The mutation leads to a slightly different form of APP being produced. The altered section of this APP variant sits next to the site where enzymes split APP into the amyloid-beta proteins that form Alzheimer's plaques. The researchers think the mutation makes it more difficult for the cleaving enzymes, called BACE enzymes, to find the cleavage site.

'We've found the first protective mutation in Alzheimer's disease and provided proof of concept for using BACE inhibitors to treat the disease', Dr Stefansson told the Guardian. 'So if big pharma manages to develop an effective BACE inhibitor, it should probably be put into the drinking water of elderly people'.

Dr Stefansson said that he plans to use his company's platform to investigate rare mutations relevant to other diseases such as ovarian cancer and gout next. 'The rare variants are not going to explain a large amount [of disease], but they are going to provide very key mechanistic insights into how all of this happens', he told Nature News.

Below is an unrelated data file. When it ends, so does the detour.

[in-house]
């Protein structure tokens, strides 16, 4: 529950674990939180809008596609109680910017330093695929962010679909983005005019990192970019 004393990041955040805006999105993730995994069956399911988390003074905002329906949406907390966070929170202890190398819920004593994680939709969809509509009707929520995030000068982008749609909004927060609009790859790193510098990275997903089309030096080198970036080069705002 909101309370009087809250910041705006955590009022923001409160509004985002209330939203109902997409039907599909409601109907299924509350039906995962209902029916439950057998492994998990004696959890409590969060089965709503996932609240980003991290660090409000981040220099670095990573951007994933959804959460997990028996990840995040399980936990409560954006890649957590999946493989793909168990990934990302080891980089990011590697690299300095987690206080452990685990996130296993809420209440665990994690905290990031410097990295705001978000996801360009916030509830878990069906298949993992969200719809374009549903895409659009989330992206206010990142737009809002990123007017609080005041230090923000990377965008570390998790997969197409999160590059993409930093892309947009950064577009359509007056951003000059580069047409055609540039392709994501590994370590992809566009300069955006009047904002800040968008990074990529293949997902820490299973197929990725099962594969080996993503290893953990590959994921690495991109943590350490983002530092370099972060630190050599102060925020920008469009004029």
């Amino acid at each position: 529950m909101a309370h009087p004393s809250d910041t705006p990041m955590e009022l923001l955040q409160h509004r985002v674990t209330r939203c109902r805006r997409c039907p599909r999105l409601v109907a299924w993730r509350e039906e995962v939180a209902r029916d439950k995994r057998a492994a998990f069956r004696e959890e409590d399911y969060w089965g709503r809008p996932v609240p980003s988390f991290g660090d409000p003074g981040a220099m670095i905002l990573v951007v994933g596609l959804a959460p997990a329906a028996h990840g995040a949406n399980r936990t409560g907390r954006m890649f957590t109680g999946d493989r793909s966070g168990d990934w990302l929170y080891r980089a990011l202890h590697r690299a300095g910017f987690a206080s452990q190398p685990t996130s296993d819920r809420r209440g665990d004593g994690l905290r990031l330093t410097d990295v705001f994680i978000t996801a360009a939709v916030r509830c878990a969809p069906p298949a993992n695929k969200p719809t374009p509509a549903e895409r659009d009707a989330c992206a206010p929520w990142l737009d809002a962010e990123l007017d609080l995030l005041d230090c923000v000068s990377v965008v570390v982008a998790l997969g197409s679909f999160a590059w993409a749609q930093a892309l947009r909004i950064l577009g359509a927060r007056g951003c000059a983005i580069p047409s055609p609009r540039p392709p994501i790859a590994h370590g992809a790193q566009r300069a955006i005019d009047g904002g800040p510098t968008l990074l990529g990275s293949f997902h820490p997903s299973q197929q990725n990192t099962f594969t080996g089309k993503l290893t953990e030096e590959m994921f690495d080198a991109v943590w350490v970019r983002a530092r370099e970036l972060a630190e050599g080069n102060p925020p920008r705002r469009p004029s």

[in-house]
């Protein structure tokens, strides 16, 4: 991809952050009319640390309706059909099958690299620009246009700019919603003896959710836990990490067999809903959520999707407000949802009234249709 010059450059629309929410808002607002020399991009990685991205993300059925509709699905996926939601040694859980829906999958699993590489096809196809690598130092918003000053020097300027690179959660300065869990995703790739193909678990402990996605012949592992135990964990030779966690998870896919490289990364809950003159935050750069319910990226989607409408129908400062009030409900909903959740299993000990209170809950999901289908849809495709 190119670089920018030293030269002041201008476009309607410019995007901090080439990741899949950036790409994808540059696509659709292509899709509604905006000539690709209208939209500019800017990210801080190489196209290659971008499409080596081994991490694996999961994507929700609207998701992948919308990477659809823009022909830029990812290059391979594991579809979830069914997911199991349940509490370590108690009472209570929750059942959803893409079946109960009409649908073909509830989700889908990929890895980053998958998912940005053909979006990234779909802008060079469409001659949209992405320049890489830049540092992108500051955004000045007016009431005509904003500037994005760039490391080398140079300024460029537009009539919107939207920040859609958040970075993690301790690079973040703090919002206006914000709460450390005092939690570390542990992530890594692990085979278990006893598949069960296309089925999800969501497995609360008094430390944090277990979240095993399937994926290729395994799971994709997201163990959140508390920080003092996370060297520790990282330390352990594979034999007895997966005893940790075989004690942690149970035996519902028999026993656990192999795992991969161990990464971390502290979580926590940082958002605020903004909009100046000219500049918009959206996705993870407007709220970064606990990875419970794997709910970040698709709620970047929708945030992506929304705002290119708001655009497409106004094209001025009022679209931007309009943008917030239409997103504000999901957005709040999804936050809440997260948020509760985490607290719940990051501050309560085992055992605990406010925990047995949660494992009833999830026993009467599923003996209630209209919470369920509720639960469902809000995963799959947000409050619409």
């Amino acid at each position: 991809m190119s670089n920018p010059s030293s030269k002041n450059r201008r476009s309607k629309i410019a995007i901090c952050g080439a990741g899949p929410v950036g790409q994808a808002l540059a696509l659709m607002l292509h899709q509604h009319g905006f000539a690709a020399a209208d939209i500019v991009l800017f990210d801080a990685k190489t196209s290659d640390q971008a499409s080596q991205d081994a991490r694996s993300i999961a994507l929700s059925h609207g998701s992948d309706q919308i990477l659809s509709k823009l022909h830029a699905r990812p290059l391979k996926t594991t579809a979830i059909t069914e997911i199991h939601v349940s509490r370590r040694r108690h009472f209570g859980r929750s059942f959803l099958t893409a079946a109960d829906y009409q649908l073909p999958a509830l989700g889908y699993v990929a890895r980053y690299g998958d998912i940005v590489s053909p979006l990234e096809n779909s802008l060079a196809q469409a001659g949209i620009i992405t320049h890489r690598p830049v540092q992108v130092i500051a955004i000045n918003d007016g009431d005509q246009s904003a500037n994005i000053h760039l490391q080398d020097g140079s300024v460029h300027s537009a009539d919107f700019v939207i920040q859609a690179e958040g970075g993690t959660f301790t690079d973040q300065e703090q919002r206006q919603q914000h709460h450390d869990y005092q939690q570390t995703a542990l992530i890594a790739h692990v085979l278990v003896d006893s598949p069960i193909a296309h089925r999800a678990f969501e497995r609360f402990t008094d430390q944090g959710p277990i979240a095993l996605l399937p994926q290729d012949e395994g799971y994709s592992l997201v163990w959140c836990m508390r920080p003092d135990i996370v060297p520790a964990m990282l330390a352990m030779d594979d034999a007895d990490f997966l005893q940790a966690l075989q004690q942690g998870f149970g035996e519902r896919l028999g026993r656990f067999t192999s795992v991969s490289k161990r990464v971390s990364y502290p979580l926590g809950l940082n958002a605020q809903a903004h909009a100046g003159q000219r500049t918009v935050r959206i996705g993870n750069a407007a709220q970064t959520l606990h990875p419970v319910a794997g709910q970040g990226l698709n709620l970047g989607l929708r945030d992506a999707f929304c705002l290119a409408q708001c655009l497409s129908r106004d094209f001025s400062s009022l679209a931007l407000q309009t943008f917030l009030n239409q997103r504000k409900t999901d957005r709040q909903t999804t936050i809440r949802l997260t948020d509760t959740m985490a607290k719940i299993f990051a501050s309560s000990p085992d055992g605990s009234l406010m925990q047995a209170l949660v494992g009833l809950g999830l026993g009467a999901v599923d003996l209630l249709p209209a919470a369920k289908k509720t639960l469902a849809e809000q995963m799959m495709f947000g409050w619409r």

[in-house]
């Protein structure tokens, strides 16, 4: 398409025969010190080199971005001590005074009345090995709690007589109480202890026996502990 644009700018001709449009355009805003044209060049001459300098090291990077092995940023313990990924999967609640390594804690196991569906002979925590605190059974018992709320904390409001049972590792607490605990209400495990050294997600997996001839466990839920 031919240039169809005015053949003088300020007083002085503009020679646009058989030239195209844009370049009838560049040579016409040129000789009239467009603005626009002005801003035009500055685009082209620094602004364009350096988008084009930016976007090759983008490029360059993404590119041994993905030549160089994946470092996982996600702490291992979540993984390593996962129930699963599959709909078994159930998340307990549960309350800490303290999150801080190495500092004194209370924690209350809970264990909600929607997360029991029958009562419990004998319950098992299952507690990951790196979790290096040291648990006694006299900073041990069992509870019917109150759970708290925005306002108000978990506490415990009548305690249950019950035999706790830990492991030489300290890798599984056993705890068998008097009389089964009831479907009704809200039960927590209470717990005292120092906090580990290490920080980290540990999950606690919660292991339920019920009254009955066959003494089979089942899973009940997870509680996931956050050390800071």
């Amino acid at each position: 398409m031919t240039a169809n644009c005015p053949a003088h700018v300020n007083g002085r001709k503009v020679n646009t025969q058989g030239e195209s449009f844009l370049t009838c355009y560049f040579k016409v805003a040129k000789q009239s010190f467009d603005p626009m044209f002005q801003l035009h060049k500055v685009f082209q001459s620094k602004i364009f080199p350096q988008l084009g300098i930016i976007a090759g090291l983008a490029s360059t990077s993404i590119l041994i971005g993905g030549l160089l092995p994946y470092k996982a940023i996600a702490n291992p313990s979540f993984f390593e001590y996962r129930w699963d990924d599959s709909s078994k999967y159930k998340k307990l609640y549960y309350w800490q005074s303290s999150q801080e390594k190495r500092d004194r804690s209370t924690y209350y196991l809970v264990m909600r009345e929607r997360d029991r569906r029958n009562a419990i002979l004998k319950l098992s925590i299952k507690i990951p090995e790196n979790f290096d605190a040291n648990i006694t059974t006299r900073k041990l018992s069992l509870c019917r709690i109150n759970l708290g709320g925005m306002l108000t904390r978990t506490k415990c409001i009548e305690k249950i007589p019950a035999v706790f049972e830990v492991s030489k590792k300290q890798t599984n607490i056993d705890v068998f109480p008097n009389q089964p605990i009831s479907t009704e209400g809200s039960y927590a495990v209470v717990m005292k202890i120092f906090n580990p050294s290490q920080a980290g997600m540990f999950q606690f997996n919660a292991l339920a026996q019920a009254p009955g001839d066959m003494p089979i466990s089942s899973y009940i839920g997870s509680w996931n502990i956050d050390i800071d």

RELATED ARTICLES FROM THE BIONEWS ARCHIVE

27 March 2017 - by Emma Laycock 
Radiolab explores the science, the uses and the ethics of CRISPR in this podcast that was two years in the making...
02 September 2013 - by Michelle Downes 
Age-related memory loss could be the result of low levels of protein in the brain, according to researchers at Columbia University Medical Center (CUMC)...
15 April 2013 - by Siobhan Chan 
Genetic variants linked to higher Alzheimer's disease risk in African-Americans have been found by a team at Columbia University, USA...
08 April 2013 - by Dr Linda Wijlaars 
Three new genetic markers for Alzheimer's disease have been identified, pointing to a less well-known mechanism to explain how the disease develops...
18 February 2013 - by Michelle Downes